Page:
FW: The "Common Sense Concept"
Jim Fleming JimFleming at unety.net
Tue May 26 14:16:02 CEST 1998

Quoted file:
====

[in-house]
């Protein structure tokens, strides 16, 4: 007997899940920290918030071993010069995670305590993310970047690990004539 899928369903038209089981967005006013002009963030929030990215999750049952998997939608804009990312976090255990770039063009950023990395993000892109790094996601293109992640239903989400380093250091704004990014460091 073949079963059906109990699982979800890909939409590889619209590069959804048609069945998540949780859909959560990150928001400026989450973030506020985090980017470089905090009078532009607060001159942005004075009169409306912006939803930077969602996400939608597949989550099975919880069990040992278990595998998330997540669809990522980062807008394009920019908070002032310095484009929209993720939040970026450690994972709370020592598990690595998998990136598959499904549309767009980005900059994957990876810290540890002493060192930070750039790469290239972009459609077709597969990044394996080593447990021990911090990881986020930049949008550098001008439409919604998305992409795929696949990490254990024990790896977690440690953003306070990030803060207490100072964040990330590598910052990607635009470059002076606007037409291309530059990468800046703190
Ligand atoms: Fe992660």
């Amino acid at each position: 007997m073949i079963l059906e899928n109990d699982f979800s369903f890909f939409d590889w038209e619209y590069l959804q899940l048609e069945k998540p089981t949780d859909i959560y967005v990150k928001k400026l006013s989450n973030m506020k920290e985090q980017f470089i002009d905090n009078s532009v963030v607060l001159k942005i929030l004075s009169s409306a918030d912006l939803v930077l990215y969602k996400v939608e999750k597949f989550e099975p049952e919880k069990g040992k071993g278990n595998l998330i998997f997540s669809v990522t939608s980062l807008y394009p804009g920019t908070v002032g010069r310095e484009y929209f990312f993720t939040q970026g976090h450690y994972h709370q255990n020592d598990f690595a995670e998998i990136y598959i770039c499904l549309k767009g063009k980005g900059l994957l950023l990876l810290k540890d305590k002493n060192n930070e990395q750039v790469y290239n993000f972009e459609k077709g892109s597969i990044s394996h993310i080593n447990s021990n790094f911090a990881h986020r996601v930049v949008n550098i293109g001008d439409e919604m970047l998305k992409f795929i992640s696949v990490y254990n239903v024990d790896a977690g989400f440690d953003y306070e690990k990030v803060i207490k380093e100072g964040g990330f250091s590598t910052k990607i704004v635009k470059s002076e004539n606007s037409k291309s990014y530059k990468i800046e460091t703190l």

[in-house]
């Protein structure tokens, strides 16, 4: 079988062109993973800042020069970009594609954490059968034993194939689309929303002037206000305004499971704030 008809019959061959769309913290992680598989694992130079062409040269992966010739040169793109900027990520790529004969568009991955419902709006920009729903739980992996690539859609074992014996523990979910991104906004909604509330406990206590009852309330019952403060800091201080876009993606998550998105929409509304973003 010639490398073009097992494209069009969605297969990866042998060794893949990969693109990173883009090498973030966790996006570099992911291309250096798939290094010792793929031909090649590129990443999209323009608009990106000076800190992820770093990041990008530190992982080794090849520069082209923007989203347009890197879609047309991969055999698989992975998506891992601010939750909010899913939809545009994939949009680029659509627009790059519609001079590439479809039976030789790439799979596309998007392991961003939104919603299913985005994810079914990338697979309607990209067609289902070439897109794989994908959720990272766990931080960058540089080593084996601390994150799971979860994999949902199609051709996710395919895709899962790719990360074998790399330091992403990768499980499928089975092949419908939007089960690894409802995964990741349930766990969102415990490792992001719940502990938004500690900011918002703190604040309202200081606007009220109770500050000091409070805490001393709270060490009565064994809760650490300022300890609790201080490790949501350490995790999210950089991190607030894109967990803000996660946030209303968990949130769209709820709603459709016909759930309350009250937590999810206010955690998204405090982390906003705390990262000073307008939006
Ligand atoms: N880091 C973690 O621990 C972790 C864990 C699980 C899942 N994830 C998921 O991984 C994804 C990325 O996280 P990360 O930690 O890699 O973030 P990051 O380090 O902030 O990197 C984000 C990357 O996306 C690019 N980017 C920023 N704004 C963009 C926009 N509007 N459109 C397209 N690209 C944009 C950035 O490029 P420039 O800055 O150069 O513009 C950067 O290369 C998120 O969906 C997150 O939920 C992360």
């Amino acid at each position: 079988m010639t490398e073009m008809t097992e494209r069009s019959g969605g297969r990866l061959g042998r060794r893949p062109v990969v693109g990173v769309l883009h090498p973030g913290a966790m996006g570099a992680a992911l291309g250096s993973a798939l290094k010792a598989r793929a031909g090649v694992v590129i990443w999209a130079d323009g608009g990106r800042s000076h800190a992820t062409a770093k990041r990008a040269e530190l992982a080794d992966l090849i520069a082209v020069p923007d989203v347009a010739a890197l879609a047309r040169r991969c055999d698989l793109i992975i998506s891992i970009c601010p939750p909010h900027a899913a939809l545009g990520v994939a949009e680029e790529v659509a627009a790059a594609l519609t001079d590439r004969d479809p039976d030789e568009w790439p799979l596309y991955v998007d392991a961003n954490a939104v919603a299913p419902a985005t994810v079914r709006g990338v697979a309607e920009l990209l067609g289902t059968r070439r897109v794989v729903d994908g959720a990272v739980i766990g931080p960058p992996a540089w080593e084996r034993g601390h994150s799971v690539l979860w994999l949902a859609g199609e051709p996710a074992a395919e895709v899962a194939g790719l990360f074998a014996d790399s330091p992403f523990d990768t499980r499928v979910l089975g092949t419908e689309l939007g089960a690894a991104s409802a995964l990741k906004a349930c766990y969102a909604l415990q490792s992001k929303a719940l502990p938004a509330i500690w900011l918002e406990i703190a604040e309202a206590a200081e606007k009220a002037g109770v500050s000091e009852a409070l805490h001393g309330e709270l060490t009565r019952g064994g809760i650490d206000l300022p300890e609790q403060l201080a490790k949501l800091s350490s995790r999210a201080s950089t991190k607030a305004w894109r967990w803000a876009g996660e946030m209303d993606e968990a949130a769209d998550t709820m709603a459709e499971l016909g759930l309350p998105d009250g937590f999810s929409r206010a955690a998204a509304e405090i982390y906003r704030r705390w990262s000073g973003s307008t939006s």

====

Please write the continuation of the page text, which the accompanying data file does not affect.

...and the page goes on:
---------- From: Jim Fleming[SMTP:JimFleming at unety.net] Sent: Tuesday, May 26, 1998 6:37 AM To: DOMAIN-POLICY at LISTS.INTERNIC.NET Cc: 'BBURR at ntia.doc.gov'; 'dns at iia.net.au'; 'Ira_C._Magaziner at oa.eop.gov' Subject: The "Common Sense Concept" On Tuesday, May 26, 1998 2:27 AM, Einar Stefferud[SMTP:Stef at nma.com] wrote: <snip> @ @This leads me to ask a very simple question: @ @ What is wrong with the concept of a confederation of @ interested parties forming up a self governing structure along @ the lines that I have outlined above. @ In my opinion, this concept is the right one and should be labeled the "Common Sense Concept" <http://www.columbia.edu/acis/bartleby/paine/> as opposed to some replacement for a particular group's proposal. The Common Sense Concept is compatible with the approach that I have been suggesting for a long time. Here are the major components that I feel are needed to make it work: 1. A Structured Root Built Around TLDs 2. A 2+2+4 Trustee Structure to Provide Stewardship for the TLDs 3. Neighbor Net Strategies of Self-Governance The following data file is used to illustrate the examples: http://www.ntia.doc.gov/ntiahome/domainname/130dftmail/unir.txt ======================================================= 1. A Structured Root Built Around TLDs The notion of a Structured Root is very simple. You begin by creating a virtual auditorium or forum with a finite number of seats that are expected to accommodate as many likely participants will show up to participate. I have suggested that 2,048 "chairs" is more than enough. I know that 5 is not enough. Would any architect build an auditorium with 5 chairs ? On each seat you place the name of each TLD. You sprinkle the names into 8 major sections to spread the people around and to mix the country code TLDs in with the generic TLDs. Here is a sample of how the names can be placed on the seats. http://www.ntia.doc.gov/ntiahome/domainname/130dftmail/unir.txt With 2,048 seats and 8 regions you have 256 seats per region. Each TLD is allowed 2 delegates (see #2 below) to the regional "meetings" which can happen in Cyberspace. Each of the 8 regions elects 2 delegates to the global meetings which means that 16 people come together from all over cyberspace to make global decisions which will be rare when you consider the Neighbor Net methods below. ======================================================= 2. A 2+2+4 Trustee Structure to Provide Stewardship for the TLDs In order to produce 2 delegates from each of the TLDs, I suggest that a 2+2+4 Trusteeship structure be used. In such a structure 8 people provide public stewardship for the TLD. They are like the trustees of a public library in a small town. Two of the people in the structure are considered to be the co-trustees. Each of those people have 2 back-ups and each of the back-ups have 2 back-ups. In my opinion that is plenty of depth to ensure that the TLD has stewardship in case someone dies, gets angry and disappears, etc. Here is an example of how the trusteeship might look. 6:224 AU (AUSTRALIA) 5 ____________________ 3 ____________________ 6 ____________________ 1 Robert Els (Elz?) 2 ____________________ 7 ___________________ 4 _____________________ 8 ____________________ Australia top-level domain (AU-DOM) Australian Research Network Computer Science University of Melbourne Parkville, Victoria 3052 AUSTRALIA Domain Name: AU Administrative Contact, Technical Contact, Zone Contact: Els, Robert (RE18) now at KNOWN.COM 61393748721 (FAX) 61393748724 ======================================================= 3. Neighbor Net Strategies of Self-Governance The Neighbor Net strategies are based on the common sense that comes from having people who are "sitting" near each other in the virtual auditorium working together. The Neighbor Net strategies are the most difficult for people to understand. I think this is partly because it is hard to show people sitting in a virtual auditorium with a flat ASCII file. When I show it with Java or C+@ animations, people seem to get it more quickly. The only way to explain it is via examples. Here are some editted pieces from discussions from the G6 region. 6:71 NZL (NEW-ZEALAND) 6:130 NZ (NEW-ZEALAND) As an example, you could view NZL as seat 6:71 in a large auditorium. You would contact the people sitting around you. .TK might be easy to find and also .TUV. Let's say you could locate people backing those TLDs. Then the three of you become the trustees for all of the TLDs in between. You might find the people backing .NOC and then you have a complete neighbor net because all of the seats are filled from .TK to .NZL. That becomes your local area to grow. 6:69 TK (TOKELAU) 6:70 NOC 6:71 NZL (NEW-ZEALAND) 6:72 GARAGES 6:73 FLOUR 6:74 FIELD 6:75 TUV (TUVALU) On the other side of you, between .NZL and .TUV you may have more work to do. If you find out that those TLDs (.GARAGES, .FLOUR, .FIELD) are no longer supported you might want to change the names and invite new people to join your neighbor net. G6 only has 256 TLDs to coordinate. By working together with all of the other people in that G-overnance region, you keep the thing together. Eventually, you will run across 6:130 NZ (NEW-ZEALAND) which is a little closer to home. Check out the neighbor net for that seat (6:130) and teach them how it works.... G6 will only be as good as the people there make it... ...have a ball... ====== In case you are more interested in New Zealand. You would find that seat 6:130 has NZ as shown here: http://www.ntia.doc.gov/ntiahome/domainname/130dftmail/unir.txt 6:115 LK (SRI-LANKA) 6:116 SCHOOL 6:117 MAJOR 6:118 RAMIE 6:119 FACT 6:120 MAKE 6:121 HARVEST 6:122 RAIN 6:123 MALT 6:124 PRIVATE 6:125 TON (TONGA) 6:126 CYBER 6:127 LKA (SRI-LANKA) 6:128 MAX 6:129 MWI (MALAWI) 6:130 NZ (NEW-ZEALAND) 6:131 MARKET 6:132 FJ (FIJI) If you work upwards and downwards looking for another 2-letter TLD you would find LK for SRI-LANKA and FJ for FIJI. Since there is only one seat between .NZ and .FJ you might want to locate the people backing the .MARKET TLD. This would complete that part of the neighbor net (or ring). at the top of the list. Some of those TLDs might be easy to fill in and some may not. Again, as your governance policies get worked out, you can change the names above for the slots. Maybe .OZ is desired, or some other name. Be creative...have a ball... ====== Here is what is stored in the DNS for 7:240 .ARTS. Note that you have to look-up s240.g7 it is reversed. With this approach, we can scan the 2,048 combinations and figure out what TLD aliases are on each "seat". For example, in G6 we would look to your servers for S0.G6, S1.G6, S2.G6, ... S255.G6 to build the table of info for the TLDs. The TXT record has the TLD alias. The RP - Responsible Person record is used to point to a person's e-mail and web site. The other NS info provides typical nameserver delegation info for the TLD Name Servers. Adam Todd has been working on these sorts of delegations for the G6 region. He could delegate some to your name servers by delegating entries like S130.G6 for .NZ JF ==== ; <<>> DiG 2.1 <<>> s240.g7 any ;; res options: init recurs defnam dnsrch ;; got answer: ;; ->>HEADER<<- opcode: QUERY, status: NOERROR, id: 6 ;; flags: qr aa rd ra; Ques: 1, Ans: 5, Auth: 2, Addit: 1 ;; QUESTIONS: ;; s240.g7, type = ANY, class = IN ;; ANSWERS: s240.g7. 172800 SOA ns.unety.net. hostmaster.unety.net. ( 1998050506 ; serial 172800 ; refresh (2 days) 3600 ; retry (1 hour) 1728000 ; expire (20 days) 172800 ) ; minimum (2 days) s240.g7. 172800 NS skyscape.net. s240.g7. 172800 NS ns.skyscape.net. s240.g7. 172800 TXT "ALIAS: ARTS" s240.g7. 172800 RP jnh.skyscape.net. www.skyscape.net. ;; AUTHORITY RECORDS: s240.g7. 172800 NS skyscape.net. s240.g7. 172800 NS ns.skyscape.net. ;; ADDITIONAL RECORDS: skyscape.net. 148245 A 220.127.116.11 ;; Total query time: 23 msec ;; FROM: doorstep.unety.net to SERVER: default -- 18.104.22.168 ;; WHEN: Sun May 17 20:30:26 1998 ;; MSG SIZE sent: 25 rcvd: 216 ======================================================= SUMMARY: 1. Build a Virtual Auditorium to Hold All of the TLD Delegates 2. Draw Those Delegates from Trusteeships for Each TLD 3. Encourage the Decision Making to Happen in the Neighborhoods - Jim Fleming Unir Corporation - http://www.unir.net/IPv8 IPv8 - Designed for the Rest of the Human Race AM Radio Stations ---> http://www.DOT.AM -------- Logged at Tue May 26 14:43:04 MET DST 1998 ---------